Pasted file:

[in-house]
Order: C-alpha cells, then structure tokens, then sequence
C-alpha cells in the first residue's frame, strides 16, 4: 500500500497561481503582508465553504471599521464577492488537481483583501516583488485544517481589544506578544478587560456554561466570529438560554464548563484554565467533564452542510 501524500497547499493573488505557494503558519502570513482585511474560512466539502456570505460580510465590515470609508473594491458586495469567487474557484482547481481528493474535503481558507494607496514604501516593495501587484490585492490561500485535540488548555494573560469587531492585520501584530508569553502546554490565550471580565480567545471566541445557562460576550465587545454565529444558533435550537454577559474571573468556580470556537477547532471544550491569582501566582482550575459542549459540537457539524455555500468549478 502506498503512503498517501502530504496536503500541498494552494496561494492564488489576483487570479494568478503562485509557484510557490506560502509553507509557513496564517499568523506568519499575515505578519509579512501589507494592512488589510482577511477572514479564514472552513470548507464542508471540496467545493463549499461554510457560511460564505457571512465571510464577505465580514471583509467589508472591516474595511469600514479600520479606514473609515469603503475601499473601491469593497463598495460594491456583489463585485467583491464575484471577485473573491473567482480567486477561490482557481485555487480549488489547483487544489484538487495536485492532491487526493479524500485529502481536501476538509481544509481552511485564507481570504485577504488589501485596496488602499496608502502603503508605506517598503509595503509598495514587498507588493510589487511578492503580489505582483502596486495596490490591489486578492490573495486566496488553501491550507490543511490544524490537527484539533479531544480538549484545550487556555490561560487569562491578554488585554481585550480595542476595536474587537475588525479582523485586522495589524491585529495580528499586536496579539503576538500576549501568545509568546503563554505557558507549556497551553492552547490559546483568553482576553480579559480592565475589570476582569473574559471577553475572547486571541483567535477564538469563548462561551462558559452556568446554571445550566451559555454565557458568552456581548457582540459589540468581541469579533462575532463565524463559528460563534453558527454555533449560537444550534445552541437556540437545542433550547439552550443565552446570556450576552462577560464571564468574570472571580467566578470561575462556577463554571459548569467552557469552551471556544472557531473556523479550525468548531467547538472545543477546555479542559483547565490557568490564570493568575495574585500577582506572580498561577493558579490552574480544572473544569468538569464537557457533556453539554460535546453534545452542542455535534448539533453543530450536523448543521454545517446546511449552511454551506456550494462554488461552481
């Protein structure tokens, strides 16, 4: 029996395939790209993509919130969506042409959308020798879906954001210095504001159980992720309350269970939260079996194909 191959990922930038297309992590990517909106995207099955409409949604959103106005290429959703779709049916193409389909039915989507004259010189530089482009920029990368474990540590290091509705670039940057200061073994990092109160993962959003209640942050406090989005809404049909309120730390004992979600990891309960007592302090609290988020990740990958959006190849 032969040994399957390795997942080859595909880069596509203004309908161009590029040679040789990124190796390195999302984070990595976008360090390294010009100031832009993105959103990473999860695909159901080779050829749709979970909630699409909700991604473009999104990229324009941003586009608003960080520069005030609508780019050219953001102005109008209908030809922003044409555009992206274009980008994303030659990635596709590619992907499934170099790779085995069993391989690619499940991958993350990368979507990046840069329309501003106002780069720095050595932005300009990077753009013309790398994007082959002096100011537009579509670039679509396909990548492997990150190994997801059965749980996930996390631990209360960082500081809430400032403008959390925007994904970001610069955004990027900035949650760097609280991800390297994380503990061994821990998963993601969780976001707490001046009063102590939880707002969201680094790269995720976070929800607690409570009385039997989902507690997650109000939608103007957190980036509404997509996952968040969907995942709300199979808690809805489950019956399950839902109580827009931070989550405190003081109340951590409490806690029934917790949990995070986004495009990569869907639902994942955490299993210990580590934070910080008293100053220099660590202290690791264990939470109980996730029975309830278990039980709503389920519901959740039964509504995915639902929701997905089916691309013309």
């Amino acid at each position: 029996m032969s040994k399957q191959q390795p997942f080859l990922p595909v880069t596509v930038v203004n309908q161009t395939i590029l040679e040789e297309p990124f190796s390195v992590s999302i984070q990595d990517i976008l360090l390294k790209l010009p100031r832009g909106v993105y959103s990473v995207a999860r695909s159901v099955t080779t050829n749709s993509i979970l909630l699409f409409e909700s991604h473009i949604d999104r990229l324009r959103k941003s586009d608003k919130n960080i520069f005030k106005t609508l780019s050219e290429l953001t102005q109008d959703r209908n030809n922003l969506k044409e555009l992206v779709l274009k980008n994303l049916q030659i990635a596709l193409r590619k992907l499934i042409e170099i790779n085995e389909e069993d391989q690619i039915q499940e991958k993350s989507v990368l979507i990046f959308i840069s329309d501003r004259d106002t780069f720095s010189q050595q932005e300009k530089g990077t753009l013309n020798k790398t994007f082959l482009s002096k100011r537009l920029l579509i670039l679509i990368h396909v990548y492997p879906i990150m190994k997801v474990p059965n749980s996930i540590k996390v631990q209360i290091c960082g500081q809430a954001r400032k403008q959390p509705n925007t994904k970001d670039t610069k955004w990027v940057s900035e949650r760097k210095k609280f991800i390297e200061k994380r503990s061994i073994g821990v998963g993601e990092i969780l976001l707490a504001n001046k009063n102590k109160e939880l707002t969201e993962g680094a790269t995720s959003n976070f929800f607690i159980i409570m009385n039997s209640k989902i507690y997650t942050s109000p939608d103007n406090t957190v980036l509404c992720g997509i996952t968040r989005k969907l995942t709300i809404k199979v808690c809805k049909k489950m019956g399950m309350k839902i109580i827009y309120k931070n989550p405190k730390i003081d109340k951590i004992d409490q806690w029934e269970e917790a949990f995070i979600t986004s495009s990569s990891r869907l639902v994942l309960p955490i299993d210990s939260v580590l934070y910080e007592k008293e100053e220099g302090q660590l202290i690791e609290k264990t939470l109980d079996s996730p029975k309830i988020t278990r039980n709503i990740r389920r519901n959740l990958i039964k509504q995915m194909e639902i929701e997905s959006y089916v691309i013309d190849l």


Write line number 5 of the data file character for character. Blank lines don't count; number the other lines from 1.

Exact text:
């Amino acid at each position: 029996m032969s040994k399957q191959q390795p997942f080859l990922p595909v880069t596509v930038v203004n309908q161009t395939i590029l040679e040789e297309p990124f190796s390195v992590s999302i984070q990595d990517i976008l360090l390294k790209l010009p100031r832009g909106v993105y959103s990473v995207a999860r695909s159901v099955t080779t050829n749709s993509i979970l909630l699409f409409e909700s991604h473009i949604d999104r990229l324009r959103k941003s586009d608003k919130n960080i520069f005030k106005t609508l780019s050219e290429l953001t102005q109008d959703r209908n030809n922003l969506k044409e555009l992206v779709l274009k980008n994303l049916q030659i990635a596709l193409r590619k992907l499934i042409e170099i790779n085995e389909e069993d391989q690619i039915q499940e991958k993350s989507v990368l979507i990046f959308i840069s329309d501003r004259d106002t780069f720095s010189q050595q932005e300009k530089g990077t753009l013309n020798k790398t994007f082959l482009s002096k100011r537009l920029l579509i670039l679509i990368h396909v990548y492997p879906i990150m190994k997801v474990p059965n749980s996930i540590k996390v631990q209360i290091c960082g500081q809430a954001r400032k403008q959390p509705n925007t994904k970001d670039t610069k955004w990027v940057s900035e949650r760097k210095k609280f991800i390297e200061k994380r503990s061994i073994g821990v998963g993601e990092i969780l976001l707490a504001n001046k009063n102590k109160e939880l707002t969201e993962g680094a790269t995720s959003n976070f929800f607690i159980i409570m009385n039997s209640k989902i507690y997650t942050s109000p939608d103007n406090t957190v980036l509404c992720g997509i996952t968040r989005k969907l995942t709300i809404k199979v808690c809805k049909k489950m019956g399950m309350k839902i109580i827009y309120k931070n989550p405190k730390i003081d109340k951590i004992d409490q806690w029934e269970e917790a949990f995070i979600t986004s495009s990569s990891r869907l639902v994942l309960p955490i299993d210990s939260v580590l934070y910080e007592k008293e100053e220099g302090q660590l202290i690791e609290k264990t939470l109980d079996s996730p029975k309830i988020t278990r039980n709503i990740r389920r519901n959740l990958i039964k509504q995915m194909e639902i929701e997905s959006y089916v691309i013309d190849l």